He took a year to do so. Starting in Rangoon, he moved on to Thailand, the Philippines, Malaysia and Singapore, Taiwan, South Korea and finally Japan. His plan was to give “an account of the dilemmas, the cultural confusion, the needless searching for meaning and national identity that go on there.” This was his intellectual aim. He had a second, personal one....
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SOURCE: West, Richard. “Cultural Confusion in the East.” Spectator 263, no. 8420 (11 November 1989): 54-5.
[In the following review, West compliments Buruma's writing in God's Dust, though he acknowledges that he disagrees with “almost all Mr Buruma's views and opinions.”]
Some four years ago, I read in the New York Review of Books an article on the Philippines of such originality and depth of understanding that I immediately wanted to know some more about its author, Ian Buruma. He turned out to be a young Dutch scholar of oriental languages who had already published what my informants called the best modern book on Japan, and now lived in Hong Kong. Having since read more of his articles, in The Spectator among other places, I waited eagerly for this new book [God's Dust] of travels in search of the character and cultural identity of Burma and Thailand, the Philippines, Malaysia and Singapore, Taiwan and South Korea, two former Japanese colonies, and lastly Japan itself. This book turns out to be quite simply superb, and Mr Buruma has now established himself as the finest western interpreter of the east.
Although Mr Buruma no doubt subsidised his travels by writing for magazines, these essays are not journalistic in the sense of telling us what is going on now. The question he wants to answer is not, for example, ‘Whither Taiwan?,’ but ‘Whence...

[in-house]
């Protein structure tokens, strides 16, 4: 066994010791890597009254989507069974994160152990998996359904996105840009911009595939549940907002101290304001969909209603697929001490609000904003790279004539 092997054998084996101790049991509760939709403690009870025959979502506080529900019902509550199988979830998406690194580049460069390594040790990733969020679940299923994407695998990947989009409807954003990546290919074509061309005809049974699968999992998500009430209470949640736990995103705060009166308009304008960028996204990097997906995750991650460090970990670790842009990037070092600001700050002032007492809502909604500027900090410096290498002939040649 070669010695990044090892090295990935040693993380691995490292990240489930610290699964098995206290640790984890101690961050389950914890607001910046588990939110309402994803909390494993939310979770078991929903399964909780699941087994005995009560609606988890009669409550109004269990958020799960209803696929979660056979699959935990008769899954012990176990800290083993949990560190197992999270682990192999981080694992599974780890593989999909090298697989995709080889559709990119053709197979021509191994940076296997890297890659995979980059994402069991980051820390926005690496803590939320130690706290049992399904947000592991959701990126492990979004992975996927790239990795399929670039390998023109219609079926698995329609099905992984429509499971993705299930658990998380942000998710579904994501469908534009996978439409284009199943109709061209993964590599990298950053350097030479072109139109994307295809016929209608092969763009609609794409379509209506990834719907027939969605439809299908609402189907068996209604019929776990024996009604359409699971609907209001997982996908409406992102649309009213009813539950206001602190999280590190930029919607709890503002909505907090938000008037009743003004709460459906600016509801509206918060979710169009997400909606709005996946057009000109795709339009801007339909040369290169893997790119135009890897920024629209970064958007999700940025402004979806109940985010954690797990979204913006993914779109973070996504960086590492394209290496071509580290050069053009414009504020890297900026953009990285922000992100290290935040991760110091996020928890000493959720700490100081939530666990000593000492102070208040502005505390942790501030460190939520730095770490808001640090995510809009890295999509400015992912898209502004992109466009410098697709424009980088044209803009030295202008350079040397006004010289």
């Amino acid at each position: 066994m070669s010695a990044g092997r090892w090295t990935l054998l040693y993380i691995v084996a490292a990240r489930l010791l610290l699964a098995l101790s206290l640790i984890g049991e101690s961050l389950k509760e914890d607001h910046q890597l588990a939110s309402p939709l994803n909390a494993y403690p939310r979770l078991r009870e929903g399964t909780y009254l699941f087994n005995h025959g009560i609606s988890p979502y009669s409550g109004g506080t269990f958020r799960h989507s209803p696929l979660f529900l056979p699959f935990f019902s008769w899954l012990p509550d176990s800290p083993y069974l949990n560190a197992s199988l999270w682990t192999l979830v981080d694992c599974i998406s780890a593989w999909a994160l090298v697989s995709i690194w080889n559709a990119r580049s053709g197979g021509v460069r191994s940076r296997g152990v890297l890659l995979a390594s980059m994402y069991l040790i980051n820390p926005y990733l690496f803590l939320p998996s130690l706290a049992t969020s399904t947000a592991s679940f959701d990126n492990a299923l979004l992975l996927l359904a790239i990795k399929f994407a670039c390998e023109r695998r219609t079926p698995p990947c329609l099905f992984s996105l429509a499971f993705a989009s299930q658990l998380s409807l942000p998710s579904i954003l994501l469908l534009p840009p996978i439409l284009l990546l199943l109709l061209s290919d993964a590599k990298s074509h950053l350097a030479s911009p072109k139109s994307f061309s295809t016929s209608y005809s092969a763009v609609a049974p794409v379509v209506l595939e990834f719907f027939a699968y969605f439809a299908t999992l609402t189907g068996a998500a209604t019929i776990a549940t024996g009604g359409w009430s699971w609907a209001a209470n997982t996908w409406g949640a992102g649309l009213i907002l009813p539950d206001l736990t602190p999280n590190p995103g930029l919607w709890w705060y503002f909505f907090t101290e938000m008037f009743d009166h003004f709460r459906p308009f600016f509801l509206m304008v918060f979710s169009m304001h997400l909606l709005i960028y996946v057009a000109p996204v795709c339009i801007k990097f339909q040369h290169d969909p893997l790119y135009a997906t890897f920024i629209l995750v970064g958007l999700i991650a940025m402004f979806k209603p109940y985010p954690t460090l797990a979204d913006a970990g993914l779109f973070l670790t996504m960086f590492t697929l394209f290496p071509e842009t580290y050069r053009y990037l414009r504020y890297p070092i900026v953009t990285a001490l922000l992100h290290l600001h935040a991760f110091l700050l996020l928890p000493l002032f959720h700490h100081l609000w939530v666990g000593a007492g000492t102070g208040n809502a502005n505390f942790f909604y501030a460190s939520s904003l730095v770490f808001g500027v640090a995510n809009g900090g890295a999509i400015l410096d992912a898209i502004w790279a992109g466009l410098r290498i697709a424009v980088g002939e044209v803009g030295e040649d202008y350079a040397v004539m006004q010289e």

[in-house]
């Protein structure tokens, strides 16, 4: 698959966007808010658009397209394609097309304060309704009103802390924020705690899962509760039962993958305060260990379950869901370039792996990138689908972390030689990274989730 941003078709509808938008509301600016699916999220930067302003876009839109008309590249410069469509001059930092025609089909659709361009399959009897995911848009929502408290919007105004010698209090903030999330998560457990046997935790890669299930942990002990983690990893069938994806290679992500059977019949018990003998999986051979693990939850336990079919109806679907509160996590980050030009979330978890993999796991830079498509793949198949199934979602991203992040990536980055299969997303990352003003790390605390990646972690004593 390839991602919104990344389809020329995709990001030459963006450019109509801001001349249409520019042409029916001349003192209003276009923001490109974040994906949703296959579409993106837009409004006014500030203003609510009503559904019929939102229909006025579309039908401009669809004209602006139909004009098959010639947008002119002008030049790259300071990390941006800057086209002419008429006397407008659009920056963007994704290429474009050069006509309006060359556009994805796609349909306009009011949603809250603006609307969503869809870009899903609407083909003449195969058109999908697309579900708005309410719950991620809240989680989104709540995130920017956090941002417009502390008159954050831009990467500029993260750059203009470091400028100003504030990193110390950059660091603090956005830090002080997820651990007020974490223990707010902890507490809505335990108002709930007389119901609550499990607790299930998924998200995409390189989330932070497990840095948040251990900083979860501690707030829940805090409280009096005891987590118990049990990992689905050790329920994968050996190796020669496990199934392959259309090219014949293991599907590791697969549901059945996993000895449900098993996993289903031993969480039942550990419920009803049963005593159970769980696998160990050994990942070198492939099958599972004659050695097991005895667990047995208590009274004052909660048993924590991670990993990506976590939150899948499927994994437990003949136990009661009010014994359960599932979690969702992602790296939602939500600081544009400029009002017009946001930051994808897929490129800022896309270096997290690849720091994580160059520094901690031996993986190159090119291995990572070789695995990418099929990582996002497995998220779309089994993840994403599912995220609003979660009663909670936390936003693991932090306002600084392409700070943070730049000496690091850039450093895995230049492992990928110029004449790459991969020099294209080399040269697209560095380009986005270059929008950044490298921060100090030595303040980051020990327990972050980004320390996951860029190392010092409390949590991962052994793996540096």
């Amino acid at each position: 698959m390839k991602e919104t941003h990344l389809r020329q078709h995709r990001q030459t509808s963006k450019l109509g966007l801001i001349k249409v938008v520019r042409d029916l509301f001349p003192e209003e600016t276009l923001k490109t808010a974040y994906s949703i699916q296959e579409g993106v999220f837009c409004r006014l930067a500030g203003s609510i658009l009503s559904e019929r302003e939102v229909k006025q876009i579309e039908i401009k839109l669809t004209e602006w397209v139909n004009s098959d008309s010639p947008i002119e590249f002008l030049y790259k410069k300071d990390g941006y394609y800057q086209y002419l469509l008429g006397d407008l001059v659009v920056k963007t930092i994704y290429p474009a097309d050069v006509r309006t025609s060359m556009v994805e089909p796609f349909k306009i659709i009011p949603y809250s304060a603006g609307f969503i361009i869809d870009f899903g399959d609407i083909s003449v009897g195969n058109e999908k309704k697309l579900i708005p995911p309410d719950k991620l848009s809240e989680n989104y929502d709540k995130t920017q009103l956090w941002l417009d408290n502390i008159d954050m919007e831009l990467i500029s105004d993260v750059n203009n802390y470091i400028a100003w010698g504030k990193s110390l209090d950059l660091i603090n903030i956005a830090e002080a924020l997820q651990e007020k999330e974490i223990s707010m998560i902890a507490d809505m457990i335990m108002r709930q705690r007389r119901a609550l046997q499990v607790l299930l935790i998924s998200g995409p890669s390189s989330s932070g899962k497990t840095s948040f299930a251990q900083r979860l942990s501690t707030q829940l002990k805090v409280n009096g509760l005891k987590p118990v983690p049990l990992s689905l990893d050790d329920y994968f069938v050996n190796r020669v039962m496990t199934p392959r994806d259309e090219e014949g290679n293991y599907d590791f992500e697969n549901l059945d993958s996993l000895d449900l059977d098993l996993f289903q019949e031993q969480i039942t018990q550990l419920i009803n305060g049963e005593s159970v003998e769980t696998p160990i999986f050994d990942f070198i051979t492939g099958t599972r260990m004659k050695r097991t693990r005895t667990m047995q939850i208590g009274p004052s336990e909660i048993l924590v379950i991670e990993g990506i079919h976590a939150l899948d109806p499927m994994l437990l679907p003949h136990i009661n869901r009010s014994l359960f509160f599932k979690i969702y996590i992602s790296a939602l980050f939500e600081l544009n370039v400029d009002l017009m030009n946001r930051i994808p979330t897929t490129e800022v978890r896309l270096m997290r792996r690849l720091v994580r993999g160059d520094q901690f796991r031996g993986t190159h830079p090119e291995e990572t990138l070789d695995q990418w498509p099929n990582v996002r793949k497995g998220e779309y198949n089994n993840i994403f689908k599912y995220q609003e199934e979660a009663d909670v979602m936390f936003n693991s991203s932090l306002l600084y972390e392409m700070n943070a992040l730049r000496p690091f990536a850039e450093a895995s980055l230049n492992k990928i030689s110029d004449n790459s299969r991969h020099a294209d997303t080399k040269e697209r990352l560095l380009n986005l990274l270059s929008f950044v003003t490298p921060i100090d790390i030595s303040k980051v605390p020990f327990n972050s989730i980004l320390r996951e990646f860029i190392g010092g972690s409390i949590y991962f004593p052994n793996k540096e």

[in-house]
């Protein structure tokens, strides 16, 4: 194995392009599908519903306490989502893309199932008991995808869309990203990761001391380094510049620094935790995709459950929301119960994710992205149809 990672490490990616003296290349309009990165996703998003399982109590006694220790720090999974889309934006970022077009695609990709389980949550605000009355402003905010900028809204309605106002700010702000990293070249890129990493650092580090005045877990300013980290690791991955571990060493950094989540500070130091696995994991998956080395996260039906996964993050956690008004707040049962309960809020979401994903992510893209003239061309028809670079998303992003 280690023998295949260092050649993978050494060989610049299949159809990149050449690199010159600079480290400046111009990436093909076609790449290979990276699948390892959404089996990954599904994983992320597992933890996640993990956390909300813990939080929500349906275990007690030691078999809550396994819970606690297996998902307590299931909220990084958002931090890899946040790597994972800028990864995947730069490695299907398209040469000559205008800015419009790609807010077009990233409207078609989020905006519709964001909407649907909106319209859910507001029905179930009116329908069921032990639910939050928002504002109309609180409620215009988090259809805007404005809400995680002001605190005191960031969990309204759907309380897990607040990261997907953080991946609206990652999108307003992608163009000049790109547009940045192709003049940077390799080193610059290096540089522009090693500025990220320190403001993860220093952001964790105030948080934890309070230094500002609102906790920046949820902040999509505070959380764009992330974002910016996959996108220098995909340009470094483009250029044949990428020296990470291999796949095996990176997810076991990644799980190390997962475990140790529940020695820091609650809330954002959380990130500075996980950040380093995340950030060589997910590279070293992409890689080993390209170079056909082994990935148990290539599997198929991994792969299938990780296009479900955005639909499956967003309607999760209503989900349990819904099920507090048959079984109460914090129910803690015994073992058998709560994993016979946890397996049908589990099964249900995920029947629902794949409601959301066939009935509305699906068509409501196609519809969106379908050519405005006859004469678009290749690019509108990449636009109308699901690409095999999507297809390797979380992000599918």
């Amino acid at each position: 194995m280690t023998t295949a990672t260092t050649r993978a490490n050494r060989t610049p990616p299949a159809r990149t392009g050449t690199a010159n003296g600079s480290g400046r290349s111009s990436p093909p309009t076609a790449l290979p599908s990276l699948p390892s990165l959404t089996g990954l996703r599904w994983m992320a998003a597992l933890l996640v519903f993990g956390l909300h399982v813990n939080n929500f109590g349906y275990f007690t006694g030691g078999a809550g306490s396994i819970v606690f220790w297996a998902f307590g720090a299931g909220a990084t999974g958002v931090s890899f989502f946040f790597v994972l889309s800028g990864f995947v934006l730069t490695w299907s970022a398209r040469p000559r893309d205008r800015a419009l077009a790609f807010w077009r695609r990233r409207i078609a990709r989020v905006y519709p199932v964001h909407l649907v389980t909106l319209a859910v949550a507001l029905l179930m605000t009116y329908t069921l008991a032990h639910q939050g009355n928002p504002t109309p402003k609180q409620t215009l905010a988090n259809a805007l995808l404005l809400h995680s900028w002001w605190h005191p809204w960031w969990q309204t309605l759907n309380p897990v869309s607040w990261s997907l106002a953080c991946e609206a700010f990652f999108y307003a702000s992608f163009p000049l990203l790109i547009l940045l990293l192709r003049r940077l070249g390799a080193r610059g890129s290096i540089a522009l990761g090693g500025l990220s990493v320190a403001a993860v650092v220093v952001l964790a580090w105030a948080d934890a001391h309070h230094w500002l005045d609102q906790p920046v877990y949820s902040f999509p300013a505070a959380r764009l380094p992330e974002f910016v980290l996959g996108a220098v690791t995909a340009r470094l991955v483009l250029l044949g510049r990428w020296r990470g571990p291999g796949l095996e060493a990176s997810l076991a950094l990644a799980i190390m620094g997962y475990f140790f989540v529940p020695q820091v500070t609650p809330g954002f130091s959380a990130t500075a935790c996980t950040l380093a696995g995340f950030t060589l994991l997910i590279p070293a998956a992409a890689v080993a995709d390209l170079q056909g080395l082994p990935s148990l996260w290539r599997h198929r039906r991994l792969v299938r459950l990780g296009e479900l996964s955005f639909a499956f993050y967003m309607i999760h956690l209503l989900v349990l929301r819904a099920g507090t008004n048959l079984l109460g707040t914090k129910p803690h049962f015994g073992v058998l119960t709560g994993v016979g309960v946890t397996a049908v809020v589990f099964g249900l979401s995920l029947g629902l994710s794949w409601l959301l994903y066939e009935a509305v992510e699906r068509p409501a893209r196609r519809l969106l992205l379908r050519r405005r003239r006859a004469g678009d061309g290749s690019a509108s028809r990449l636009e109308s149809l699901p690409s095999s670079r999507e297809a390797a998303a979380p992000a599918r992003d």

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SOURCE: Carr, J. L. “Extra Coverage without Being Caught Out.” Spectator 266, no. 8492 (13 April 1991): 33-4.
[In the following review, Carr offers a positive assessment of Playing the Game.]
Colonel Sir Shri Ranjitsinhji, Jam Saheb of Nawanagar, Prince of the (Mysterious) East, English folk-hero with diamond tie-pin in I. Zingari tie, a pocketful of Cartier gold eggs and, under his belt, 3000 runs, (av. 87) and a salute of five double-centuries in the Indian-summer of '99. Not Sir Walter Scott, not even Sir Bulwer Lytton opened a novel with more lustrous a hero. Why, even my father had heard of him.
And Mr Buruma's narrator [in Playing the Game], spotting that he is onto a winner, hurries off to develop this splendid theme.
He crosses an ocean, a sub-continent, a desert, to a bedroom in a decaying palace, notes its rack of fossilising cricket bats, the empty parrot cage, half-a-dozen glass eyes, a heavily framed oil-painting of bathing boys by Sir Edward Tuke, R. A … and an odd smell. (The truth? Decaying already?) An attendant whispers; an envelope changes hands. And out tumbles a wad of paper tied with a Cambridge blue silk ribbon. They are those lost letters from Ranji to his god Charlo, C (Charles) B (Burgess) Fry (3000 run, av. 75, and six successive centuries in the Sussex summer of '01.) The bundle fills in biographical details which even Neville...
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SOURCE: Engel, Matthew. “A Dandy at the Crease.” New Statesman and Society 4, no. 147 (19 April 1991): 36.
[In the following review, Engel criticizes Playing the Game, noting that Buruma is “far more of a journalist than he is a writer of imaginative fiction.”]
Consider this: a Rajput princeling, deprived of his rightful inheritance by palace intrigues, emerges into fin-de-siècle English society as the most graceful and exciting cricketer of his time. The stuff of fiction, perhaps? Except that the story is true, or trueish. Kumar Shri Ranjitsinhji of Cambridge University, Sussex and England (later His Highness Shri Sir Ranjitsinhji Vibhaji, Jam Sahib of Nawanagar) really existed (1872-1933), unless, as Sir Neville Cardus surmised, “he was perhaps a dream, all dreamed on some midsummer's night long ago.”
Ranji was a late Victorian exotic, as English as Graeme Hick but far more fascinating. By every account (although there is, alas, no videotape to let us judge) he was one of the greatest and most imaginative stroke-players cricket has ever seen: possibly the inventor, certainly the pioneer of the leg glance; friend and contemporary of the late-Renaissance man C B Fry, both in cricket and later at the League of Nations; and a chap who slid with apparent ease between Home Counties country houses and his own backward, 13-gun state. He is a mysterious figure from...